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While analyzing essays, I often get confused between whether a word is a predicate adjective of an action verb.

I found the definition of a predicate adjective to be "An adjective used in the predicate, especially with a copulative verb and attributive to the subject."

I also found the definition of an action verb to be "A verb that expresses something that a person, animal, object, or process in nature can do."

However, even with these definitions, I am confused about how to tell these apart.

For example, the sentence "A list of objects was written." In this sentence, what would the word "written" function as? Would the "was" be a linking verb and the word "written" a predicate adjective? Or would "was" be a helping verb and the "written" be an action verb?

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    A list of objects was written is a good example. It's ambiguous. It can refer either to the past event of writing the list (which is a passive, and therefore a verb), or it can mean that the list was a written list, in which case it's an adjective. Generally native speakers will choose the first -- and often not even notice the second -- because that's not a normal way to use a predicate adjective and it's easier to interpret it as a past tense passive. So you're not the only one who has trouble with this; everybody does, and one has to interpret in context. – John Lawler Jul 29 '15 at 16:09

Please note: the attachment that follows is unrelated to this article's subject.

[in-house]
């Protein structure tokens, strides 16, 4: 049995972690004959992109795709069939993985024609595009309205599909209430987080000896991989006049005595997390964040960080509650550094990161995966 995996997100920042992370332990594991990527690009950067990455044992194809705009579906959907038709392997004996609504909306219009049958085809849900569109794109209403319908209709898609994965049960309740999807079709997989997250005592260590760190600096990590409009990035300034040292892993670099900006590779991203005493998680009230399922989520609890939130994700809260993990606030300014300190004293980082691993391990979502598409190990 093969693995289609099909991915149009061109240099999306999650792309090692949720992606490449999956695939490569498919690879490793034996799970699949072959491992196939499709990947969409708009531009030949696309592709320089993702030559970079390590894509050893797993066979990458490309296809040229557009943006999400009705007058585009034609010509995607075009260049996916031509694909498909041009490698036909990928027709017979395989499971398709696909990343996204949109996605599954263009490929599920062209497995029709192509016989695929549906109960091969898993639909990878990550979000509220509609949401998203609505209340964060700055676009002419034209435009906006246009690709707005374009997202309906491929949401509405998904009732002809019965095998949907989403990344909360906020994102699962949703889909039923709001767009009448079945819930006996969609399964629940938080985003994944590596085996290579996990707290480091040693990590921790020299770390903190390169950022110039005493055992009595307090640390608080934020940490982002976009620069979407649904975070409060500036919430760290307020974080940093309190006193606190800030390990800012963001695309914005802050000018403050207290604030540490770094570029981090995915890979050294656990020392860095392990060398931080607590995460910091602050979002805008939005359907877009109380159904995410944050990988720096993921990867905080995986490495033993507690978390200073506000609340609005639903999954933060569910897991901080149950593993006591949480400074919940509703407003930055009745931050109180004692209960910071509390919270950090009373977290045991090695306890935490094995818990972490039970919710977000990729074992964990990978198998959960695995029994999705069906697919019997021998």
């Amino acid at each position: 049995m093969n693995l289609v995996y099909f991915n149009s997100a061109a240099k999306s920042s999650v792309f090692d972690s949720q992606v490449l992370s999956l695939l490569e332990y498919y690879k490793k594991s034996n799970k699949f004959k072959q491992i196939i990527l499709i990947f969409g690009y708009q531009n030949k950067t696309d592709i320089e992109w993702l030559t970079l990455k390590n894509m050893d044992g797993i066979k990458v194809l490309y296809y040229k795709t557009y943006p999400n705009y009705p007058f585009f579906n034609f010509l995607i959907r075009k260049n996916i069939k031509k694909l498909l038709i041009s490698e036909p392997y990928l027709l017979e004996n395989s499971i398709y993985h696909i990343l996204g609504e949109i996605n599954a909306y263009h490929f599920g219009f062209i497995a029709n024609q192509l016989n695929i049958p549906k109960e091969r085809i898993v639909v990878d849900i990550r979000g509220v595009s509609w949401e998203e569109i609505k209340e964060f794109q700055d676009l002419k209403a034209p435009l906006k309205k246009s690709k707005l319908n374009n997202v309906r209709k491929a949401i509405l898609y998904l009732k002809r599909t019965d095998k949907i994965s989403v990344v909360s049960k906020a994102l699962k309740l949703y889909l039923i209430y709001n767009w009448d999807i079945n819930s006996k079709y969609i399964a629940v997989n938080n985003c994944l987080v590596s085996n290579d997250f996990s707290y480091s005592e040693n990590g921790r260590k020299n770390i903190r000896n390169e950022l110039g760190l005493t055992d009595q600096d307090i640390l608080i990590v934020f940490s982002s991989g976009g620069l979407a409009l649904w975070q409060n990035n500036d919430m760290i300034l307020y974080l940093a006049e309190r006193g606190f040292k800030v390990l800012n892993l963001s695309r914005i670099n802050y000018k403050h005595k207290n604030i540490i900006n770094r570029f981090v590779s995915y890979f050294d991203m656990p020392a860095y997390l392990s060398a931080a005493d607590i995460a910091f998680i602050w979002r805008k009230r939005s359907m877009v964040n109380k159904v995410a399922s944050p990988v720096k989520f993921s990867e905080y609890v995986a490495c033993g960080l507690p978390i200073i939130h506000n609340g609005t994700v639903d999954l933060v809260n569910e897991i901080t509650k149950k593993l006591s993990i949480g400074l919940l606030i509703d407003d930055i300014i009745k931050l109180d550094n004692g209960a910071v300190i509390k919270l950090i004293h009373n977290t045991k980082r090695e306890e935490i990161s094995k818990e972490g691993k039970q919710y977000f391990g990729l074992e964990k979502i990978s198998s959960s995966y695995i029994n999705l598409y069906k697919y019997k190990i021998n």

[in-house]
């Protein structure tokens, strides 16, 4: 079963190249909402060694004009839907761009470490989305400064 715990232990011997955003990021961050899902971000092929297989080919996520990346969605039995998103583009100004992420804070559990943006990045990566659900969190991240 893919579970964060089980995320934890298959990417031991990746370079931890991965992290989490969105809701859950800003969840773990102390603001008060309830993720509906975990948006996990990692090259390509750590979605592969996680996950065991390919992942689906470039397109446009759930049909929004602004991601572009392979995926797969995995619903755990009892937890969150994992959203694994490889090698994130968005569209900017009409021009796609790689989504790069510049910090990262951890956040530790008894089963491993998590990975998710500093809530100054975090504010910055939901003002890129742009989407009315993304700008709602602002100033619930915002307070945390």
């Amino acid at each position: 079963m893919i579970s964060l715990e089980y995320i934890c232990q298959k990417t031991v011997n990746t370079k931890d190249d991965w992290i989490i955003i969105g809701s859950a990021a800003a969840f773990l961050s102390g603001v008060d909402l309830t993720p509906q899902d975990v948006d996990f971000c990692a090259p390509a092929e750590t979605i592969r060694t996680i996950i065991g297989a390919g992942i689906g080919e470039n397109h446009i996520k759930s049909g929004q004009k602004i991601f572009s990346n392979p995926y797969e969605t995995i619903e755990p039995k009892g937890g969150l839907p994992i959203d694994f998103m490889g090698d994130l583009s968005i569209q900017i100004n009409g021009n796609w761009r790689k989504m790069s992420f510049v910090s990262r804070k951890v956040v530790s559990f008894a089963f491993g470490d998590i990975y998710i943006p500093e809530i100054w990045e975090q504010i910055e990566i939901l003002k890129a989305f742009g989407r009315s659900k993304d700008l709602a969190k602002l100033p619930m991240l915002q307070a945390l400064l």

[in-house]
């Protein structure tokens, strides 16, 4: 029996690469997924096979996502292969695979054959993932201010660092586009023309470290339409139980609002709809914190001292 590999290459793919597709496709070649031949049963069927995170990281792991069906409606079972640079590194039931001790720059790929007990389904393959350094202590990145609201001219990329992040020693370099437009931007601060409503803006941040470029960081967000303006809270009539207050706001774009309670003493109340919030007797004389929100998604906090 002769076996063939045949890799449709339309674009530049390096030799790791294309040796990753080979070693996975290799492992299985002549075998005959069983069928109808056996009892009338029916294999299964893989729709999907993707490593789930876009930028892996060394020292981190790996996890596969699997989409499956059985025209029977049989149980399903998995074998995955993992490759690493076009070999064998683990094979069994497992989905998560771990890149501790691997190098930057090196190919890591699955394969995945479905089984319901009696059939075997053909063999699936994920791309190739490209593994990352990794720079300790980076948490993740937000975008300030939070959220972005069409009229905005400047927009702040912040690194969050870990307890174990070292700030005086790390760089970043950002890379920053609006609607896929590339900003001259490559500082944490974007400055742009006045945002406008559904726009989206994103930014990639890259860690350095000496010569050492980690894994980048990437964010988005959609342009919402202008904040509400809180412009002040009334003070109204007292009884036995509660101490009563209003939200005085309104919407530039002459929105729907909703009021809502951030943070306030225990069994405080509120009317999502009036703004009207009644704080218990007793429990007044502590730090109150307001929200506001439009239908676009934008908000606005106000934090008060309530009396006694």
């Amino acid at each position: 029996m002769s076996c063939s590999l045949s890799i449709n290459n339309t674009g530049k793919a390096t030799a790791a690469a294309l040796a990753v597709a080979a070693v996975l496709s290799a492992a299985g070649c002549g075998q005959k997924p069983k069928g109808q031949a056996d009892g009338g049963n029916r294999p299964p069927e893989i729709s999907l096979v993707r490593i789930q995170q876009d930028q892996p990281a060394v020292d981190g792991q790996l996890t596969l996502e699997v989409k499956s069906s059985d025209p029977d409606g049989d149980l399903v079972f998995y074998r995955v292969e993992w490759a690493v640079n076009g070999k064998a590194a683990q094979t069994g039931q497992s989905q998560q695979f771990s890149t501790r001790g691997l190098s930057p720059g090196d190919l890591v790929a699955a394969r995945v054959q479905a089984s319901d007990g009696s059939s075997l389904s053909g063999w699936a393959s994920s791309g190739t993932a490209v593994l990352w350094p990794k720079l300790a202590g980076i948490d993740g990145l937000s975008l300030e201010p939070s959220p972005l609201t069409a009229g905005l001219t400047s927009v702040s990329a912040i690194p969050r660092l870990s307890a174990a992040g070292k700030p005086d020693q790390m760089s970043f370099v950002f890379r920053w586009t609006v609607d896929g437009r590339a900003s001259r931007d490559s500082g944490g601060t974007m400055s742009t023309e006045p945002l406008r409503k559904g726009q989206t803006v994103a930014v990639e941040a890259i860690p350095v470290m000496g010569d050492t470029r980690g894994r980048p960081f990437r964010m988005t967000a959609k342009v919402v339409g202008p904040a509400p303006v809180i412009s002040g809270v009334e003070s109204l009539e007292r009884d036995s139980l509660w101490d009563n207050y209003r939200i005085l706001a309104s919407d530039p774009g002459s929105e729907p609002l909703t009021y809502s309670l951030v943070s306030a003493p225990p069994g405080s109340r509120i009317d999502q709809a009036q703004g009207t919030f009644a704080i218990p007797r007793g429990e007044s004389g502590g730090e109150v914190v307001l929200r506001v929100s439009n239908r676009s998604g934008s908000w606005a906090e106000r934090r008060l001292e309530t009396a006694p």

• Perhaps you mean predicative adjective as in "The man is old". – rogermue Jul 29 '15 at 19:21
  • @rogermue His question is about the case where a verb is being used as a predicate adjective. old isn't a verb. – Barmar Jul 29 '15 at 22:10
  • As a native speaker, the context I imagined upon reading the example sentence actually fits the predicate adjective usage. I pictured a handwritten list of objects, just sitting on a table. For the verb form, I had to add to my imaginary scene a person (in 18th-century clothing, to affirmatively frame the past tense) actually performing the act of writing, in the past. – Dan Henderson Aug 5 '15 at 21:39

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